chronic reaction resulting clinically in an exaggerated
appearance of inammation. But, Bhaskar and Jacoway
observed that pyogenic granuloma occurs almost as often
in males as females; for this reason, a hormonal basis is
Regezi et al. (2003) stated that oral pyogenic granuloma
shows obvious histopathological ndings of prominent
capillary growth in hyperplastic granulation tissue suggesting
a strong activity of angiogenesis.. Kuo, Ying, and Ming
stated the role of two angiogenesis enhancers, that is, VEGF
and bFGF, and two angiogenesis inhibitors, that is, TSP-1
and angiostatin in mechanism for angiogenesis. Vascular
morphogenesis factors Tie-2, angiopoietin-1, angiopoietin-2,
ephrinB2, and ephrinB4 were found upregulated in pyogenic
granuloma compared to healthy gingiva. The importance of
decorin, vascular endothelial growth factor, basic broblast
growth factor, or connective tissue growth factor particularly
in angiogenesis associated with a profound inammation has
been proved by some investigators.
Kelley and Bernard regard pyogenic granuloma as a “Benign,
Acquired, Vascular, Neoplasm”. According to Cawson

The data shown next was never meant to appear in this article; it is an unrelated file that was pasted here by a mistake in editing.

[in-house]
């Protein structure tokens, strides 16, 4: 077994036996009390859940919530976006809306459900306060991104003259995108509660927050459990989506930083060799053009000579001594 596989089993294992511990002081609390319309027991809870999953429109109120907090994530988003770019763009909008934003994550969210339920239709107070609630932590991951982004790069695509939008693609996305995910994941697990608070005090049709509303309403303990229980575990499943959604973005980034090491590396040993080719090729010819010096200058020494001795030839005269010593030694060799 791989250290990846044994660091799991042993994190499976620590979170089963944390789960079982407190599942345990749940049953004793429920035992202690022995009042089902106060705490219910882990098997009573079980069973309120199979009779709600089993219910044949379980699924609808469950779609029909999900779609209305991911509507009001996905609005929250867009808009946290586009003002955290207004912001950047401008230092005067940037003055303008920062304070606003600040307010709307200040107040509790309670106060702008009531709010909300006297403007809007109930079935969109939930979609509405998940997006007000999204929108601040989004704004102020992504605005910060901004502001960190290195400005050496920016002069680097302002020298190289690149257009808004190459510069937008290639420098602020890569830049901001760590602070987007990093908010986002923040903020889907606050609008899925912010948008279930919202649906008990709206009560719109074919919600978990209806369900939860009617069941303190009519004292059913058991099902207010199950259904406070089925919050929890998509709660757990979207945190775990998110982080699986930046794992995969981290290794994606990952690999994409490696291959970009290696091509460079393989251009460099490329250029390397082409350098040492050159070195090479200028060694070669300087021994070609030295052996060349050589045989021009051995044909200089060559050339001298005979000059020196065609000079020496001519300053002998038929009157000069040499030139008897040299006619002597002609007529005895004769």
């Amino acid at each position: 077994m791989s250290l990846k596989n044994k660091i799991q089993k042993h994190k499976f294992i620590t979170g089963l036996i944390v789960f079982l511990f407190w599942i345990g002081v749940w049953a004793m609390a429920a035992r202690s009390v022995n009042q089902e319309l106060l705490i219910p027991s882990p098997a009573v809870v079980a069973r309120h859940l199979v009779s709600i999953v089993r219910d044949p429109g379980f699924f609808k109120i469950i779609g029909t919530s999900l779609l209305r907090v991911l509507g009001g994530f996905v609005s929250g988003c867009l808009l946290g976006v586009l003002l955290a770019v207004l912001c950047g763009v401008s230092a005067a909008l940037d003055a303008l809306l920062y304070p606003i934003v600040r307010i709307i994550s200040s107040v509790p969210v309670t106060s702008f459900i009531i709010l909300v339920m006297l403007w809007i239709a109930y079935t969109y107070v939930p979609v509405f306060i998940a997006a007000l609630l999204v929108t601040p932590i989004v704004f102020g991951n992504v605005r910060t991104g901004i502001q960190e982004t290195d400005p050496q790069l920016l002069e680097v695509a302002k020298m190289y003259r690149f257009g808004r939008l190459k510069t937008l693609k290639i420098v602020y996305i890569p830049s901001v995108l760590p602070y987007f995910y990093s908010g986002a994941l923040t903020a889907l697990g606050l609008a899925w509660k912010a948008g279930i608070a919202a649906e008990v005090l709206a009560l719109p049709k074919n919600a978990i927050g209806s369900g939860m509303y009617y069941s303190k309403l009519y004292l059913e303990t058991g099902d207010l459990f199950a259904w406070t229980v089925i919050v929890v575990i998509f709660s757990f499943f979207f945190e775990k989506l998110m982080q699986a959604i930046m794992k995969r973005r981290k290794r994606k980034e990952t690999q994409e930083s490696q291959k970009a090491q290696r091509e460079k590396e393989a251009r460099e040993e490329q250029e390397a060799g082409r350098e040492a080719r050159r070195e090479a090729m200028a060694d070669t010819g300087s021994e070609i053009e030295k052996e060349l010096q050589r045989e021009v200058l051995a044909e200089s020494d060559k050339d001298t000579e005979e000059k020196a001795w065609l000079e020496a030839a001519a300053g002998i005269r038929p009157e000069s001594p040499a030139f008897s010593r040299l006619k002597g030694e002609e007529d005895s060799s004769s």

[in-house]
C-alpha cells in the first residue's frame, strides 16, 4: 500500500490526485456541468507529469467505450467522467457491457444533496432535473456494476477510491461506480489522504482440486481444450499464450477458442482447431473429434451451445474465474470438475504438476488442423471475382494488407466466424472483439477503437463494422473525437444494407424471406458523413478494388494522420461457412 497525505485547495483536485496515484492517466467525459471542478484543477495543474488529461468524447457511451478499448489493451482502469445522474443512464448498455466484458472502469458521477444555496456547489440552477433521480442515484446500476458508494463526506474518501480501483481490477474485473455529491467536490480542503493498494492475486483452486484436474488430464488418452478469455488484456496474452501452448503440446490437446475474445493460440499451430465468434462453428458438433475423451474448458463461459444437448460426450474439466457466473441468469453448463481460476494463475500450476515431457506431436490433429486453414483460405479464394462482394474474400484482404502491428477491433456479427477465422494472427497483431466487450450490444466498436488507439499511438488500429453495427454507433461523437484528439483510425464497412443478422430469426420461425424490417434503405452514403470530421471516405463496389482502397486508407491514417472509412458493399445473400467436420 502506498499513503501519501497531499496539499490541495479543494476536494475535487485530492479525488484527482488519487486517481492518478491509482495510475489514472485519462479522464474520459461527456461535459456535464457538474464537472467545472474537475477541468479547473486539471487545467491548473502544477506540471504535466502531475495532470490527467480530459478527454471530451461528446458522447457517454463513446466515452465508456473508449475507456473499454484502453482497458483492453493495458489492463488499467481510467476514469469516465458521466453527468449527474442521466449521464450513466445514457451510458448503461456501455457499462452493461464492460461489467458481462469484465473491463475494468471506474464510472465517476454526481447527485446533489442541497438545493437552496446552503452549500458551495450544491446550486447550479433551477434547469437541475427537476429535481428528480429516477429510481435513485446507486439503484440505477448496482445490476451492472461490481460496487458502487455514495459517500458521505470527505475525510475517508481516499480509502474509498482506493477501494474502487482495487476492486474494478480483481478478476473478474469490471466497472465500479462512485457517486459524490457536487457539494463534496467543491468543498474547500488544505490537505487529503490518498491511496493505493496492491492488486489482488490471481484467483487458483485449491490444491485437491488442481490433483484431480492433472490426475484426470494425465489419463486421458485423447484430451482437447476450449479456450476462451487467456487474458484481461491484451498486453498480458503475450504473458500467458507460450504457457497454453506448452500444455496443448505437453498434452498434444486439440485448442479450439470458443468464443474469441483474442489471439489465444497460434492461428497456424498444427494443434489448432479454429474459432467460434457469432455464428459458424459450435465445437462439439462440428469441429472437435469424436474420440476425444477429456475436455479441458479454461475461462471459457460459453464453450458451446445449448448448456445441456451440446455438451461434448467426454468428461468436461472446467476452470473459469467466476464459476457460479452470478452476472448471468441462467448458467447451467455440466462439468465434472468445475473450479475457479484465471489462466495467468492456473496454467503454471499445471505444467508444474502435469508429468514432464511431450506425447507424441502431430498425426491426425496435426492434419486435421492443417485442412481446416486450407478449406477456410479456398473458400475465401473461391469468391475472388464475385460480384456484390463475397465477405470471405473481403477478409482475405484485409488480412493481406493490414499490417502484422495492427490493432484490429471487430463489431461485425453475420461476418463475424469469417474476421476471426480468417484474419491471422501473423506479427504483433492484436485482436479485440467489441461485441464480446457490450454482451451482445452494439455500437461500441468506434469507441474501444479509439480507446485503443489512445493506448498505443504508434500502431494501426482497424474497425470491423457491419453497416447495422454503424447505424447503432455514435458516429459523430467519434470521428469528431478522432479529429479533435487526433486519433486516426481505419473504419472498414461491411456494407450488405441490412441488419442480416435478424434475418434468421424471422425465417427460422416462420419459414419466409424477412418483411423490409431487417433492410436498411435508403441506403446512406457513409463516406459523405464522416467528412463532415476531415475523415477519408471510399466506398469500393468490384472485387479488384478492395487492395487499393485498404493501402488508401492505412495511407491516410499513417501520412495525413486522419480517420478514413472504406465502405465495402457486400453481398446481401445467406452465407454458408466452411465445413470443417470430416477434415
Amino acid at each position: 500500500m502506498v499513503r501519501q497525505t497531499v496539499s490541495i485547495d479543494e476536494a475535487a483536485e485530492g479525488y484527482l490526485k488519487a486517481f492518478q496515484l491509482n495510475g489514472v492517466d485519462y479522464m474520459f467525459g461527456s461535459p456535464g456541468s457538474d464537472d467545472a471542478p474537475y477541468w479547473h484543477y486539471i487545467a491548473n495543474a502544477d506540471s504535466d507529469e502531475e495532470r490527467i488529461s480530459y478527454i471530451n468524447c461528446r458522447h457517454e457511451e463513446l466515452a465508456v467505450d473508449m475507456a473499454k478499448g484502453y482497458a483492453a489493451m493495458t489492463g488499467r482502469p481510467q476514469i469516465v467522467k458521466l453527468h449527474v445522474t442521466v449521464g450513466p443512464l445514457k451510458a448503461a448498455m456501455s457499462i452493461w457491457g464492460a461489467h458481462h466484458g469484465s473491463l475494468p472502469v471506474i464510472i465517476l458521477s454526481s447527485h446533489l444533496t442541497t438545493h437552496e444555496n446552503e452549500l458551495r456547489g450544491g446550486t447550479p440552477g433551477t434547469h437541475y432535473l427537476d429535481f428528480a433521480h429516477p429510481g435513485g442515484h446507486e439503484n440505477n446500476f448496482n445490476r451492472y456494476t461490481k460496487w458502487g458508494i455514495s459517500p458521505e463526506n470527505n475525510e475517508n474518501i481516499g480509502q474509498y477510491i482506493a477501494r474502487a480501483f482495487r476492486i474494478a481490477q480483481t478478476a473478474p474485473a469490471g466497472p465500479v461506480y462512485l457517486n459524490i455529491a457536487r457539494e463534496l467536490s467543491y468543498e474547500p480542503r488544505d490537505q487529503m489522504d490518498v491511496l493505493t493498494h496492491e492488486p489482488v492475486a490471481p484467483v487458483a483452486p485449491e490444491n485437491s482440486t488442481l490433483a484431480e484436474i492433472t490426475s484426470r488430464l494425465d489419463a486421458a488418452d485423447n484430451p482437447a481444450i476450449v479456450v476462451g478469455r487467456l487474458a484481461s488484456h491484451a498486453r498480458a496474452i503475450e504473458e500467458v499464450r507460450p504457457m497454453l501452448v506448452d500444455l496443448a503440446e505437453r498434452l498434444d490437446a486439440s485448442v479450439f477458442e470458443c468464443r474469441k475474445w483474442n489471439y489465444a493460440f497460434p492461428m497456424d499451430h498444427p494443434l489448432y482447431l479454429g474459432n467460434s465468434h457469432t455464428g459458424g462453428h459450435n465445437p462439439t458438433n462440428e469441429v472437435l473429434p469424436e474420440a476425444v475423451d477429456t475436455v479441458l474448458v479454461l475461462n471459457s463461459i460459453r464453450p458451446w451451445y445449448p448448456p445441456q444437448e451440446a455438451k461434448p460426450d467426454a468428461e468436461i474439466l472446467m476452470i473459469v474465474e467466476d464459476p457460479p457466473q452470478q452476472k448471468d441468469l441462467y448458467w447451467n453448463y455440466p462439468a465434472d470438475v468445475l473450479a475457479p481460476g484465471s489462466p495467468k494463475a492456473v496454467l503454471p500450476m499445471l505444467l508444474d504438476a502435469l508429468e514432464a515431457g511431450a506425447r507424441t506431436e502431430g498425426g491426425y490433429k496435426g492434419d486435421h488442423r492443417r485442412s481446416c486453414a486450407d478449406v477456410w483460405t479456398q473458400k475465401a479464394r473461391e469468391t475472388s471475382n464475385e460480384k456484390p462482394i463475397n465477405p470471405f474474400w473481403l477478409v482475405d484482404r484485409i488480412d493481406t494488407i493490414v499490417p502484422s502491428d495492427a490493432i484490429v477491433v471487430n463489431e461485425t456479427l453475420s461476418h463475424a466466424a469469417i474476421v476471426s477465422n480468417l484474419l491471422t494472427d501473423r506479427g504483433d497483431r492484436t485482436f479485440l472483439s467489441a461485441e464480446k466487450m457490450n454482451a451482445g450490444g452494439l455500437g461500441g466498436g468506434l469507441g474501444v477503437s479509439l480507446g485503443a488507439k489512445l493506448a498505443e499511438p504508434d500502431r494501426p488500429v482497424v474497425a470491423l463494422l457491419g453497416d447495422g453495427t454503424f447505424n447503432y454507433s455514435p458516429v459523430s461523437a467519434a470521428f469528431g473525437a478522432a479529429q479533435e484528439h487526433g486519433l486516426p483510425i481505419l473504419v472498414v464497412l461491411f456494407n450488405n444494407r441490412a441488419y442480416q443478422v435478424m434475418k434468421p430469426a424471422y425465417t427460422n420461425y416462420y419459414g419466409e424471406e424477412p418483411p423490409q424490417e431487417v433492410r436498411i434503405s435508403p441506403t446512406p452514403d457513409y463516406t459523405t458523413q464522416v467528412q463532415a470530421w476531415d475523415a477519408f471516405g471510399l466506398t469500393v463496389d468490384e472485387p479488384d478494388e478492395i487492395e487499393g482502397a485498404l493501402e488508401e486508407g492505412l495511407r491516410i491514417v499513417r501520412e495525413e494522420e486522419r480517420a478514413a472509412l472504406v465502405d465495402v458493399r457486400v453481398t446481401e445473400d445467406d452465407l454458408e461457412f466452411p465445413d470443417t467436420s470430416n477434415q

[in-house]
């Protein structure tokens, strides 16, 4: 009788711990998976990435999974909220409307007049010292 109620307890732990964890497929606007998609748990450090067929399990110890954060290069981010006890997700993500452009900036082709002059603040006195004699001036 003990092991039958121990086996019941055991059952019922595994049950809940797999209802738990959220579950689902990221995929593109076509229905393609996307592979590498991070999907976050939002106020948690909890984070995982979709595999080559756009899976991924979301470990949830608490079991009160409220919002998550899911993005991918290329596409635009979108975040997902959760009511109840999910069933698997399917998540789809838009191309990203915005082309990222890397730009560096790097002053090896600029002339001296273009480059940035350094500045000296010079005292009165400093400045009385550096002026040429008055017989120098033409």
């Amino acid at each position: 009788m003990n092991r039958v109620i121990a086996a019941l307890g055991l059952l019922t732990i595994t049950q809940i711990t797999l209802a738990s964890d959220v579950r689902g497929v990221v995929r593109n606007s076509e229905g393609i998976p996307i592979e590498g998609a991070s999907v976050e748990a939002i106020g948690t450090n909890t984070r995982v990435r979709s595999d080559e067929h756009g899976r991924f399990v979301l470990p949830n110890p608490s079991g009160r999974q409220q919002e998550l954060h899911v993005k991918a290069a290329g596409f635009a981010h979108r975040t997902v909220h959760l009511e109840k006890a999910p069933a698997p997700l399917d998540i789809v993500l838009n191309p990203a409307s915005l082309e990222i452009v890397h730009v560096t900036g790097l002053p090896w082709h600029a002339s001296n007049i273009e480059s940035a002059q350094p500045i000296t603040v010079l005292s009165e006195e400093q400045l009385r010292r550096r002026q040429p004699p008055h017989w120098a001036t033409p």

et al., pyogenic granuloma represents vascular proliferations
and do not represent a stage in the development of brous
nodules or merely inamed brous nodules. Regarding the
pregnancy pyogenic granuloma, they state that like pyogenic
granulomas in a nonpregnant women, pregnancy tumor may
show minimal or no inammation, but vascular proliferation
is occasionally very active so as to suggest a neoplasm.
Nevertheless, the behavior is benign. Davies et al., found
inclusion bodies in the broblasts suggestive of disordered
Oral pyogenic granuloma occurs over a wide age range of 4.5
to 93 years with highest incidence in second and fth decades
and females are slightly more affected than males. Gingiva was
the predominant site followed by lips, tongue, buccal mucosa,
and hard plate. Other sites were the cheek, lips, tongue, palate,
mucobuccal fold, and frenum. Intraorally, it can present with
a wide array of clinical appearances, ranging from a sessile
lesion to an elevated mass. Pyogenic granulomas generally
are soft, painless, and deep red to reddish-purple in color.
Radiographic ndings are absent in pyogenic granuloma.
However, angelopoulos AP in his review observed that
localized alveolar bone resorption in rare instances of large
and long standing gingival tumors can be seen.
Pyogenic granuloma is partly or completely covered
by parakeratotic or non-keratinized stratied squamous
epithelium. Major bulk of the lesion is formed by a lobulated or
a non lobulated mass of angiomatous tissue. Usually, lobulated
lesions are composed of solid endothelial proliferation or
proliferation of capillary sized blood vessels. The amount of
collagen in the connective tissue of pyogenic granuloma is
usually sparse. Surface can be ulcerated and in such ulcerated